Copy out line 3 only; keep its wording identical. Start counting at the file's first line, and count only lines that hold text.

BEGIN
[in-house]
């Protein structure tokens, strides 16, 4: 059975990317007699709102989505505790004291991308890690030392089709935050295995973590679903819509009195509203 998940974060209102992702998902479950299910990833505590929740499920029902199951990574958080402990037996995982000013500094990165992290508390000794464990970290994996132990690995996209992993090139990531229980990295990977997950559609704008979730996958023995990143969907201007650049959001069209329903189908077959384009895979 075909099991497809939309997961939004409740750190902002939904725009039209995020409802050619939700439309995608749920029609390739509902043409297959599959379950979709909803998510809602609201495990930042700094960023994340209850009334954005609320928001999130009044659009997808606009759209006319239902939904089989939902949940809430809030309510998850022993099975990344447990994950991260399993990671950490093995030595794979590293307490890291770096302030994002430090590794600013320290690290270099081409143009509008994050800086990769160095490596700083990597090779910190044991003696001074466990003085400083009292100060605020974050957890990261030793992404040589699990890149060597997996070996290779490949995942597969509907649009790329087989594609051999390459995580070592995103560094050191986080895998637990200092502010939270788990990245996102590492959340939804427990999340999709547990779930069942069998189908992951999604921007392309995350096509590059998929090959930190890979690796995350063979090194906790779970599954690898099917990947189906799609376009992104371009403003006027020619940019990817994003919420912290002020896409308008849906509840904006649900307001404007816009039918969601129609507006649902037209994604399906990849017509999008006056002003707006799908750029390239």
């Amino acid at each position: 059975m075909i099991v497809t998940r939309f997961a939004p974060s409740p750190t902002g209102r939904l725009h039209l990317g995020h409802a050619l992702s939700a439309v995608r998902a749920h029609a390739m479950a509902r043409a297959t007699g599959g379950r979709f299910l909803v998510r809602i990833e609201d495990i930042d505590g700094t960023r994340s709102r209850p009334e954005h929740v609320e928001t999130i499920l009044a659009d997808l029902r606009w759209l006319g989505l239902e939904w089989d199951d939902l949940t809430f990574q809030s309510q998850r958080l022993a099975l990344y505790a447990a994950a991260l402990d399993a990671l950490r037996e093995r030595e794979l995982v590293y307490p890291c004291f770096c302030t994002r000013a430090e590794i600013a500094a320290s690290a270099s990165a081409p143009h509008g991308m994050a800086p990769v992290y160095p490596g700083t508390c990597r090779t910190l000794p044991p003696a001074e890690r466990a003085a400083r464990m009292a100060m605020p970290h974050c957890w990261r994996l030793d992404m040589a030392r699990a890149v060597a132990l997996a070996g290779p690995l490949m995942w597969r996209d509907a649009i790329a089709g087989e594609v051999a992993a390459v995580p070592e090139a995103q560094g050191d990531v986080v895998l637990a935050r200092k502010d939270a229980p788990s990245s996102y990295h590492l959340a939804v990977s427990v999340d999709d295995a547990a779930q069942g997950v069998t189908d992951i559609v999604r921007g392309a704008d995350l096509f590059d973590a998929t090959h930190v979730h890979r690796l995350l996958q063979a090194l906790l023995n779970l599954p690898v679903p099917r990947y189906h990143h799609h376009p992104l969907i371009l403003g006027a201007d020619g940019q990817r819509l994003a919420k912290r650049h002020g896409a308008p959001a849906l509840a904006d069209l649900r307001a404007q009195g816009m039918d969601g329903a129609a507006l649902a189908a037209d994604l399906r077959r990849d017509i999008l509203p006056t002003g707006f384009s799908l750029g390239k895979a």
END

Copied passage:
């Amino acid at each position: 059975m075909i099991v497809t998940r939309f997961a939004p974060s409740p750190t902002g209102r939904l725009h039209l990317g995020h409802a050619l992702s939700a439309v995608r998902a749920h029609a390739m479950a509902r043409a297959t007699g599959g379950r979709f299910l909803v998510r809602i990833e609201d495990i930042d505590g700094t960023r994340s709102r209850p009334e954005h929740v609320e928001t999130i499920l009044a659009d997808l029902r606009w759209l006319g989505l239902e939904w089989d199951d939902l949940t809430f990574q809030s309510q998850r958080l022993a099975l990344y505790a447990a994950a991260l402990d399993a990671l950490r037996e093995r030595e794979l995982v590293y307490p890291c004291f770096c302030t994002r000013a430090e590794i600013a500094a320290s690290a270099s990165a081409p143009h509008g991308m994050a800086p990769v992290y160095p490596g700083t508390c990597r090779t910190l000794p044991p003696a001074e890690r466990a003085a400083r464990m009292a100060m605020p970290h974050c957890w990261r994996l030793d992404m040589a030392r699990a890149v060597a132990l997996a070996g290779p690995l490949m995942w597969r996209d509907a649009i790329a089709g087989e594609v051999a992993a390459v995580p070592e090139a995103q560094g050191d990531v986080v895998l637990a935050r200092k502010d939270a229980p788990s990245s996102y990295h590492l959340a939804v990977s427990v999340d999709d295995a547990a779930q069942g997950v069998t189908d992951i559609v999604r921007g392309a704008d995350l096509f590059d973590a998929t090959h930190v979730h890979r690796l995350l996958q063979a090194l906790l023995n779970l599954p690898v679903p099917r990947y189906h990143h799609h376009p992104l969907i371009l403003g006027a201007d020619g940019q990817r819509l994003a919420k912290r650049h002020g896409a308008p959001a849906l509840a904006d069209l649900r307001a404007q009195g816009m039918d969601g329903a129609a507006l649902a189908a037209d994604l399906r077959r990849d017509i999008l509203p006056t002003g707006f384009s799908l750029g390239k895979a």